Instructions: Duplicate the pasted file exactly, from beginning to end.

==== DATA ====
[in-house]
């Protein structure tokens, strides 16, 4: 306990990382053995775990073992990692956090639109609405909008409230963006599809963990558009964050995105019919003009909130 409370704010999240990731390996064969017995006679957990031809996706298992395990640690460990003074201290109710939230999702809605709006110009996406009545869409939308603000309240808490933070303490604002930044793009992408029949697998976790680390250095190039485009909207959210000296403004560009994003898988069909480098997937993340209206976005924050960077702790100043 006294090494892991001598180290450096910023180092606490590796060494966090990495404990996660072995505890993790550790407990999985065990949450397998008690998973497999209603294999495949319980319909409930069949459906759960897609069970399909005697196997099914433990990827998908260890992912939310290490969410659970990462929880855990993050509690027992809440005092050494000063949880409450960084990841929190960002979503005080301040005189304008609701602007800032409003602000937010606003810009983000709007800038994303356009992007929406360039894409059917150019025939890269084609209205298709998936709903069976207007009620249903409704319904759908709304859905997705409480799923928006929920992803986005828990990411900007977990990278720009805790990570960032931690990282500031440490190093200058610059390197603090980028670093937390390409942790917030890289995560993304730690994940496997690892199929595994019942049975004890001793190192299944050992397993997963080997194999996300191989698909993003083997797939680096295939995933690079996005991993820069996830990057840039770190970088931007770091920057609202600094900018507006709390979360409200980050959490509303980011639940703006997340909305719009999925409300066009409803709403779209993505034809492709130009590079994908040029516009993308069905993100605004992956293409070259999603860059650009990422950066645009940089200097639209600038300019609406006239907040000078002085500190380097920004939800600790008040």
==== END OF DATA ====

[in-house]
């Protein structure tokens, strides 16, 4: 306990990382053995775990073992990692956090639109609405909008409230963006599809963990558009964050995105019919003009909130 409370704010999240990731390996064969017995006679957990031809996706298992395990640690460990003074201290109710939230999702809605709006110009996406009545869409939308603000309240808490933070303490604002930044793009992408029949697998976790680390250095190039485009909207959210000296403004560009994003898988069909480098997937993340209206976005924050960077702790100043 006294090494892991001598180290450096910023180092606490590796060494966090990495404990996660072995505890993790550790407990999985065990949450397998008690998973497999209603294999495949319980319909409930069949459906759960897609069970399909005697196997099914433990990827998908260890992912939310290490969410659970990462929880855990993050509690027992809440005092050494000063949880409450960084990841929190960002979503005080301040005189304008609701602007800032409003602000937010606003810009983000709007800038994303356009992007929406360039894409059917150019025939890269084609209205298709998936709903069976207007009620249903409704319904759908709304859905997705409480799923928006929920992803986005828990990411900007977990990278720009805790990570960032931690990282500031440490190093200058610059390197603090980028670093937390390409942790917030890289995560993304730690994940496997690892199929595994019942049975004890001793190192299944050992397993997963080997194999996300191989698909993003083997797939680096295939995933690079996005991993820069996830990057840039770190970088931007770091920057609202600094900018507006709390979360409200980050959490509303980011639940703006997340909305719009999925409300066009409803709403779209993505034809492709130009590079994908040029516009993308069905993100605004992956293409070259999603860059650009990422950066645009940089200097639209600038300019609406006239907040000078002085500190380097920004939800600790008040």